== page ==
Friday, April 11, 2014

"I'm a Stay At Home Wife."

Think fast! What does yours truly have in common with Kaley Cuoco and Enrique Iglesias? We were all featured in Cosmopolitan magazine this month. I feel like I'm joking when I say that, but it's true. An article about my current full-time homemaker situation (and a picture my sister snapped of me at my cousin's wedding) are on page 223. I'm right between "Your Guide to the Male Brain" and a Mother's Day feature called "When Your Mom's Not Perfect." It's hard to type that with a straight face! Can we talk? Let's talk.

Q: How did this happen? Did you write the article and submit it to Cosmo?
A: No, the article was written by Rachel Bertsche, a freelance writer. Rachel was looking for a full-time homemaker to provide quotes for a completely different article she wanted to pitch to her editor. Rachel is friends with my friend Niki, and Niki put us in touch. I chatted with Rachel on the phone, and she put together a pitch for her editor. Then we were both surprised: Her editor said, "Let's just do an article on Jen." Why? I don't know! But that's how it happened.

Q: But the article is in first person. You didn't write it?
A: Nope. Rachel and I had a long phone conversation, and then she wrote it submitted it and to her editors. They tweaked it further to give it, I don't know, some Cosmo sass. Or to make the article the right length. I'm not sure.

Q: What happened next?
A: I e-mailed Rachel a few pictures of myself, and her editor chose the one that you see in the magazine. And a Cosmo editor contacted me repeatedly to ask our annual income. She was very interested in money, but I didn't feel comfortable sharing Keith's salary or my former salary. She also sent me a list of questions, in order to fact-check a few items in the article.

Q: Are you happy with the article?
A: For the most part, yes.  I'm not embarrassed by my life, and it's kind of cool to see myself in a really famous magazine. It accurately describes why we decided it makes sense for me to stay home right now, and my daily routine. And I laughed and laughed when I read the part describing the awkward conversation I had with my friend who wasn't impressed at first with my new "job." Ryan, you're in Cosmo! *grin* Oh, and it's funny to pretend the sexy mile-long legs on the picture accompanying the article are mine.

Q: Is there anything you didn't like about the article?
A: The article made me sound MUCH less happy at the library than I was. Like I said before, the editor was very interested in our income, and the emphasis on money in the first paragraph doesn't represent how I feel. No one goes into library work to get rich! Low pay is why it made sense for me to leave the library, but I wasn't mad about it. So when they put a lot of emphasis on money and said my job wasn't "easy to stomach," I cried. Yeah. I literally sobbed, "I'll never be able to visit the library again!" I imagine that my colleagues might be offended by the article, and that makes me feel sick.  I was deeply devoted to the library. I still like the people I worked with, and I especially like and respect my former boss.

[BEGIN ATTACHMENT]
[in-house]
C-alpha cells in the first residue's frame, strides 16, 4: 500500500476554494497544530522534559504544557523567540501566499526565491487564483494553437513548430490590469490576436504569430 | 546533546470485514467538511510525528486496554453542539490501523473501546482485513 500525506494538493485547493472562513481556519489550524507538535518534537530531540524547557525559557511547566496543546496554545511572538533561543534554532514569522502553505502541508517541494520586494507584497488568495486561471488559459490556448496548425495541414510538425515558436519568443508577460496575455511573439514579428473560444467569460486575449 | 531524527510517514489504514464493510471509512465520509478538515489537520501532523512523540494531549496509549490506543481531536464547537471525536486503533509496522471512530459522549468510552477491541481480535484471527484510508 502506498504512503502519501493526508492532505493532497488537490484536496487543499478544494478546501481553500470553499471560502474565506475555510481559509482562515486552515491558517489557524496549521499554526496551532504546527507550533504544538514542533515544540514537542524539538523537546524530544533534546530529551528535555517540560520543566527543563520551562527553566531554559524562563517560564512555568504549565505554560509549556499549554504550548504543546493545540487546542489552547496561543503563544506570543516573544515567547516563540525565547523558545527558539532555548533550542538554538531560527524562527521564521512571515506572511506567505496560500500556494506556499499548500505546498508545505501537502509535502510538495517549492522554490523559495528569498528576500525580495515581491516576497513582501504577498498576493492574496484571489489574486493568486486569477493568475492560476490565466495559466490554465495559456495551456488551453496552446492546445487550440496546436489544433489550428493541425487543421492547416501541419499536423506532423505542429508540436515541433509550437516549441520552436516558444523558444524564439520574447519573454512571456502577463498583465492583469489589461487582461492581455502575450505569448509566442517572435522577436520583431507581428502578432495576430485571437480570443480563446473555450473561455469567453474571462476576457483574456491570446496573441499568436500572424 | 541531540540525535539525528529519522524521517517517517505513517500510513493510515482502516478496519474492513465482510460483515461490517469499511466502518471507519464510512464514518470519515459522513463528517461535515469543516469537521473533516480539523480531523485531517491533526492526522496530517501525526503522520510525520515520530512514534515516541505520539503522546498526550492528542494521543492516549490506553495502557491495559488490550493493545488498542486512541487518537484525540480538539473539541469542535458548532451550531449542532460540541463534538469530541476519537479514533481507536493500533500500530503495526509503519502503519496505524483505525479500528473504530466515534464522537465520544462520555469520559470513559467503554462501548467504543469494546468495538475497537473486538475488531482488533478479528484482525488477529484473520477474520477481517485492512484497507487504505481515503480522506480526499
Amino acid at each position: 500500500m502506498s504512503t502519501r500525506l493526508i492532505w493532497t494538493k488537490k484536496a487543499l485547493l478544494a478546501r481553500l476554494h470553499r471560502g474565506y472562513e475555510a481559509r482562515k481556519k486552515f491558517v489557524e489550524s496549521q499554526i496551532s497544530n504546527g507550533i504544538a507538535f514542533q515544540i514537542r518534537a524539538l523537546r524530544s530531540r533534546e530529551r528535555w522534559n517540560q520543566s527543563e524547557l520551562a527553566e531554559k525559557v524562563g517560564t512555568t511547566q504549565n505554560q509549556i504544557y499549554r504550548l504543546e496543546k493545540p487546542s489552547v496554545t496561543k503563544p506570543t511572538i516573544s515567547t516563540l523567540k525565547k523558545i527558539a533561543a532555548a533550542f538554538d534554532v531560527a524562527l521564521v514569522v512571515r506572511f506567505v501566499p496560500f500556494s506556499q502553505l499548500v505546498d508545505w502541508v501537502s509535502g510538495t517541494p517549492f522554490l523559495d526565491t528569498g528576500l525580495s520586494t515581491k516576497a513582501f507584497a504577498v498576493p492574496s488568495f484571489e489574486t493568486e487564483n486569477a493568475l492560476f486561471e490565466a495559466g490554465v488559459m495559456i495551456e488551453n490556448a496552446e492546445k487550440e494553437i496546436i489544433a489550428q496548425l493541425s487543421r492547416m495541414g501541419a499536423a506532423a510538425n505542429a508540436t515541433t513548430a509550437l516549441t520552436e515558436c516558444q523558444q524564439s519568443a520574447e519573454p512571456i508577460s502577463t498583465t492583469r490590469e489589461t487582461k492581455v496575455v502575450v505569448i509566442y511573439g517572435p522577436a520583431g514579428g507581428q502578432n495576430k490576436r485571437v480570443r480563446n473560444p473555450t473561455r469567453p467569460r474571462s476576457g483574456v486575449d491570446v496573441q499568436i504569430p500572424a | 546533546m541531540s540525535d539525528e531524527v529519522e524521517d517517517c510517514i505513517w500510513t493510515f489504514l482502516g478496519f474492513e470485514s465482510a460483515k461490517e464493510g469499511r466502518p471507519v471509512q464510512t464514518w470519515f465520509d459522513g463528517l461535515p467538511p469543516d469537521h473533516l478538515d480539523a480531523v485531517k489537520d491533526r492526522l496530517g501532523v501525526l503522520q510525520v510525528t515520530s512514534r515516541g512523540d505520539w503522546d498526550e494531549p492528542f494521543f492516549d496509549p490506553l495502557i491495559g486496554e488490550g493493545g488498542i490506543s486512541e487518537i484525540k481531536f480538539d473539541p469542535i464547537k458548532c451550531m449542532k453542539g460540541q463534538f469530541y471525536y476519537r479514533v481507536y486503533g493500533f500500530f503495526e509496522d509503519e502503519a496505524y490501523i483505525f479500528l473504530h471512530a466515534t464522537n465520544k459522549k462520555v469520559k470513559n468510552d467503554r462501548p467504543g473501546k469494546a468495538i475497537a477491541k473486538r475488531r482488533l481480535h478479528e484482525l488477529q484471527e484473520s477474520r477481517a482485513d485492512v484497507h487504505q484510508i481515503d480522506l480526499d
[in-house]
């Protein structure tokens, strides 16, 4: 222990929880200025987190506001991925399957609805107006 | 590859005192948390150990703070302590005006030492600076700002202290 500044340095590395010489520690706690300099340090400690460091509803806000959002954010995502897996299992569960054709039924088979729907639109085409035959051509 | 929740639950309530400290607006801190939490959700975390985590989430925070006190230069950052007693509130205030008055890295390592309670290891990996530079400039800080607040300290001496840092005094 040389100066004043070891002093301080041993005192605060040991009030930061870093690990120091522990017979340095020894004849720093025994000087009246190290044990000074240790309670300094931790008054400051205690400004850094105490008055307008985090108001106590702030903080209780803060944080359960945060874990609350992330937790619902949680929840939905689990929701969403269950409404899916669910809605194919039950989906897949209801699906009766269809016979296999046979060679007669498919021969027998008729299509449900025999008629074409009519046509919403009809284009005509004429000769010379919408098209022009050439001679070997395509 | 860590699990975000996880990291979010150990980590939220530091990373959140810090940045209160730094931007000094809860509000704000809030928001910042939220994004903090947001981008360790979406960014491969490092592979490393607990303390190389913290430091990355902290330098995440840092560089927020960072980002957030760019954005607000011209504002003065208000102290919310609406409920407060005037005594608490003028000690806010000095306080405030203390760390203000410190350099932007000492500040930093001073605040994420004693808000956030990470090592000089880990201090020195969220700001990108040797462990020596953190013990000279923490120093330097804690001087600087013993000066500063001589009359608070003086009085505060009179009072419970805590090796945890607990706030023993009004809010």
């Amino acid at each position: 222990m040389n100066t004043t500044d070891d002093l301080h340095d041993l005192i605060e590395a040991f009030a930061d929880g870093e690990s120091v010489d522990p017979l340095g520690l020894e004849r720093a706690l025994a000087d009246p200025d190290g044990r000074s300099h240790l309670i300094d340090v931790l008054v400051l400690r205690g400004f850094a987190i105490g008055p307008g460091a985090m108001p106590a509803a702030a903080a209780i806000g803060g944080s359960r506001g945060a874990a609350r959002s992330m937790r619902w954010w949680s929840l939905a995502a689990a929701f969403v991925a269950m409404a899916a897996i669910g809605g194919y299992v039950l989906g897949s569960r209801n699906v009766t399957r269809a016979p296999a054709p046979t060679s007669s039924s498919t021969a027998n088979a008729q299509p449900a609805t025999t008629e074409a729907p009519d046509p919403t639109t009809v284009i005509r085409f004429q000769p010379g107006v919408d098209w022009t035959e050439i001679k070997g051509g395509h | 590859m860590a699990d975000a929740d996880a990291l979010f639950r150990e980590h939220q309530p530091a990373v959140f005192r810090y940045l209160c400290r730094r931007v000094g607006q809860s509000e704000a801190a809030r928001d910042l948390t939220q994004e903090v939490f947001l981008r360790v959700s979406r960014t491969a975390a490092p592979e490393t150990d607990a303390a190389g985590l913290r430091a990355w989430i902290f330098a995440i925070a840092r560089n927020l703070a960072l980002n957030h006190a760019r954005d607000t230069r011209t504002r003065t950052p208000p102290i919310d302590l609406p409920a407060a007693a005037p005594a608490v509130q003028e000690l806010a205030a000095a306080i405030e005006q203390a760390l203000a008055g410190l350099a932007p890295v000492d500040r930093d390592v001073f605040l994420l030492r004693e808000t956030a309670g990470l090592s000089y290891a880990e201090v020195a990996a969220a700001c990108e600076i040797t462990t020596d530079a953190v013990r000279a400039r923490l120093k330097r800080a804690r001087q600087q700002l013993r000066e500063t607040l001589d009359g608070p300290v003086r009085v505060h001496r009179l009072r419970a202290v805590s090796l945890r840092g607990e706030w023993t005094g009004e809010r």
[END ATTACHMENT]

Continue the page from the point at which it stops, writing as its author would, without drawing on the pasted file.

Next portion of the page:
Q: Wow.
A: Yeah.

Q: So do you regret it?
A: No. My friend Kimmie told me a lot of people left comments on the online article, and most of them are supportive. I'm excited that it's opened up a dialogue! I hope it leads to some honest conversations about work/life balance. And how the work done by an at-home spouse can significantly cut living expenses (Holy shit, we spend so much less now! Do you know how much we used to spend on food because we were both too exhausted to cook? TOO MUCH!). And different ways that couples can balance the work that earns money and the rest of the work that keeps life going. As far as I'm concerned, all the ways to do it are valid. And I congratulate everyone who finds the balance that works for them.Our way of doing things is so old-fashioned that we don't know anyone else who does it this way. But it works for us.

Good talk, y'all. Good talk.

Monday, April 7, 2014

How to Live With Almond Bathroom Fixtures (And Maybe Even Like It)

Okay, the title is a bit of a misnomer: I'm not actually living with almond fixtures yet. Right now, I'm doing research, gathering ideas, and making plans for our new guest bathroom. It's a challenging room, because it has an almond tub and toilet. "Almond" is a plumbing fixture color that's best described as yellow crossed with beige crossed with despair. I HATE it. But I love a design challenge, so I'm trying to make it work. I put this room concept together over the weekend, and now I'm itching to get the keys and start making this house our home. What do you think?

Pretty As a Picture Bathroom Design

Here's what I've learned so far about making a bathroom with almond fixtures work: